Jack Townsend’s excellent blog Tax Crimes covered an interesting case that involved an attempt to challenge a penalty under the Bank Secrecy Act (the “Act”), Kentera v. United States, No. 16-cv-1020-JPS, 2017 U.S. Dist. LEXIS 12450 (E.D. Wisc. Jan. 30, 2017). The Kenteras sought to challenge penalty assessments issued because they failed to file a Report of Foreign Bank and Financial Accounts, which is known as an FBAR, for several years. The FBAR reporting obligation is imposed under the Act. See 31 U.S.C. § 5314. The Kenteras were subjected to a series of penalty assessments for a series of violations; the largest penalty assessment for any year was $10,000, which is the ceiling for non-willful violations.… Read More
The Internal Revenue Code provides a deduction for a qualified conservation contribution, such as an easement or an outright donation of property for conservation purposes. See I.R.C. § 170(f)(3)(B)(iii) (providing deduction for a qualified conservation contribution). There are a variety of technical requirements in place that determine whether a particular contribution of property falls within section 170(f)(3)(B)(iii). See I.R.C. § 170(h) (describing requirements for deductible donation). The government has been fairly aggressive in pursuing litigation over the requirements for a deduction. See, e.g., Mitchell v. Comm’r, 775 F.3d 1243 (10th Cir. 2015); Carroll v. Comm’r, 146 T.C. 196 (2016).… Read More
On January 17th, the Tax Court issued an interesting memorandum decision addressing self-employment tax liability. Hardy v. Comm’r, T.C. Memo 2017-16, 2017 Tax Ct. Memo LEXIS 17 (Jan. 17, 2016). In Hardy, a clever structure limited the self-employment tax exposure of a plastic surgeon.
Dr. Hardy operated his practice through a single-member professional limited liability company managed by his wife. Hardy, 2017 Tax Ct. Memo LEXIS 17 at **3. Some of Dr. Hardy’s surgeries were conducted at a facility known as the Missoula Bone & Joint Surgery Center (“MBJ”). Id. at **1. MBJ was a limited liability company organized by a group of physicians to own and operate a surgery center; it was treated as a partnership for federal income tax purposes.… Read More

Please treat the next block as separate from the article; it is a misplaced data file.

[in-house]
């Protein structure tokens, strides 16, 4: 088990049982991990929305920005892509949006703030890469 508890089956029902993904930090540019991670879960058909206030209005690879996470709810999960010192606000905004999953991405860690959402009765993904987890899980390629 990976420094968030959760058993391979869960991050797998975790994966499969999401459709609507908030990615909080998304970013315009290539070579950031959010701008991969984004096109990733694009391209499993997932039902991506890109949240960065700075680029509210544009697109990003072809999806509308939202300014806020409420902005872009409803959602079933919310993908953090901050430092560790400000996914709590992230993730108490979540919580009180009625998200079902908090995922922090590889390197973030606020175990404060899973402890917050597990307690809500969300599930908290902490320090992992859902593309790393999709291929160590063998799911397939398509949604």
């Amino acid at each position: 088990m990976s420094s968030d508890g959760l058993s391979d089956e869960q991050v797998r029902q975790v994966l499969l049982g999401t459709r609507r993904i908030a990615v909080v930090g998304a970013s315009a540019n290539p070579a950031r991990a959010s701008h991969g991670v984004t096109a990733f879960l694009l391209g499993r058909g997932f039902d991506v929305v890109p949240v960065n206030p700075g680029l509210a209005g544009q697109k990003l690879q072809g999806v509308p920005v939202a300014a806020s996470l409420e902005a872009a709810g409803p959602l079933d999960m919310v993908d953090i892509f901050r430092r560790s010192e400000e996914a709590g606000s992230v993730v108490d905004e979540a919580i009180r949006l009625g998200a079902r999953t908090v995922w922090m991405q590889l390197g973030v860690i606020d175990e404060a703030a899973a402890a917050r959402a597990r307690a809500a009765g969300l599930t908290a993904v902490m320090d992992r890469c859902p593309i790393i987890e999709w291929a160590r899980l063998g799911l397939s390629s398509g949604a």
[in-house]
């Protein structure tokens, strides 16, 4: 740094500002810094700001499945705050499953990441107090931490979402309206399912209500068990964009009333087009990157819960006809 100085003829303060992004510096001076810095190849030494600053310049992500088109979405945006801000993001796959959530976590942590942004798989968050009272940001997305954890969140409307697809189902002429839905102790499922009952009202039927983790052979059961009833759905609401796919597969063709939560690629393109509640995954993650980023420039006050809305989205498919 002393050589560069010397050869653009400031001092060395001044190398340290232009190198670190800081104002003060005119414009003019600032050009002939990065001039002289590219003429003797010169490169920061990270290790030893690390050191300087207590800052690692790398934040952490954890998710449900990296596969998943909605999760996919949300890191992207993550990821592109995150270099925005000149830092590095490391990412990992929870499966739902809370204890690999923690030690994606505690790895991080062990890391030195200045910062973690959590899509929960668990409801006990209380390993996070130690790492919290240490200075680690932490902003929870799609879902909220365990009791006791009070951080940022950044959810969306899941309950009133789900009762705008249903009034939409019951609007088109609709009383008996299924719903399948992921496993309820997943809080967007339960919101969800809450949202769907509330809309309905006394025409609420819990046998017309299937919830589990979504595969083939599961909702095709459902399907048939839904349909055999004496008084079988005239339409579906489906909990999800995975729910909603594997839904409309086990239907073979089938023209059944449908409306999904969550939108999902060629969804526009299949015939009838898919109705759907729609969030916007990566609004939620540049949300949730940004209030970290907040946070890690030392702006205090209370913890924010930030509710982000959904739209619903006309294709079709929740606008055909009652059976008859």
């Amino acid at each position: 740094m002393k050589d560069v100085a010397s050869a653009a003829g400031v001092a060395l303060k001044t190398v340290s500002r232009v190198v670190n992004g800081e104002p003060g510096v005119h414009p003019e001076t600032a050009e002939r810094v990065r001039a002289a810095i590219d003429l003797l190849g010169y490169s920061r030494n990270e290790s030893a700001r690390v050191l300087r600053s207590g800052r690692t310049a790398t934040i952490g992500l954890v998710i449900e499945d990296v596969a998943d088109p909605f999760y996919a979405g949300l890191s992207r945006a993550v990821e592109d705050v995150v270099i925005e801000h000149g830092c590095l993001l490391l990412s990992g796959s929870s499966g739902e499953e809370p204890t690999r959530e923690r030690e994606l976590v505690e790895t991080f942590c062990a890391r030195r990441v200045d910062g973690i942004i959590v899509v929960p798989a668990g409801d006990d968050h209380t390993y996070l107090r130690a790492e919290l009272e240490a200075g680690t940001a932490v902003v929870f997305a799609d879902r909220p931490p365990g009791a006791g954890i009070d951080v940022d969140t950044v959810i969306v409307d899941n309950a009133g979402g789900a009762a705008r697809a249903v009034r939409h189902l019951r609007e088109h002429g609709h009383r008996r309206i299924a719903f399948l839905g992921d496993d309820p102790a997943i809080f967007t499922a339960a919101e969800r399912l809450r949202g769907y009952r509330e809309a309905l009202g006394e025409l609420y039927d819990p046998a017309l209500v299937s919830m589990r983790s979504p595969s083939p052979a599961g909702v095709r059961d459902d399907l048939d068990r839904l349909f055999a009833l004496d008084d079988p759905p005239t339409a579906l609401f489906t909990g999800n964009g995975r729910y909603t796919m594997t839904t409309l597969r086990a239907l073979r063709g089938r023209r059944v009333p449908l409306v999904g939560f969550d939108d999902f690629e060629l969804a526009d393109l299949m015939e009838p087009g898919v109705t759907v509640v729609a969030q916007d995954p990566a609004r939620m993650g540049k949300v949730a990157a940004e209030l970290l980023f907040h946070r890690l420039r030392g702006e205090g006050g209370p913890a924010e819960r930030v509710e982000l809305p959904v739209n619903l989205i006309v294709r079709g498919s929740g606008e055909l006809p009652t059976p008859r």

A recent district court case offers a cogent example: A scrap metals business in Alabama lost a battle with the IRS, which sought to enforce a federal tax lien against property acquired from a delinquent taxpayer; as in many of these cases, greater care on the part of the purchaser would have avoided the problem. United States v. Urioste, No. 4:15-CV-1787-VEH, 2017 U.S. Dist. LEXIS 4442 (N.D. Ala. Jan. 12, 2017).
Michael Urioste, the taxpayer, died leaving over $576,000 in delinquent income taxes and approximately $535,000 in delinquent employment taxes outstanding.… Read More
Last week, a district court addressed a series of refund claims that had an unusual jurisdictional complication: The Taxpayers initiated the refund claims while they were debtors in a Chapter 7 bankruptcy case, and the refunds they sought were property of the bankruptcy estate. The government sought to dismiss their refund action on a variety of grounds; while the motion was denied, the resulting opinion addresses a number of interesting issues concerning the complications that a bankruptcy case can add to a refund claim. Martin v. United States, No. 3:13-cv-03130, 2017 U.S. Dist. LEXIS 1285 (C.D. Ill. Jan. 5, 2017).… Read More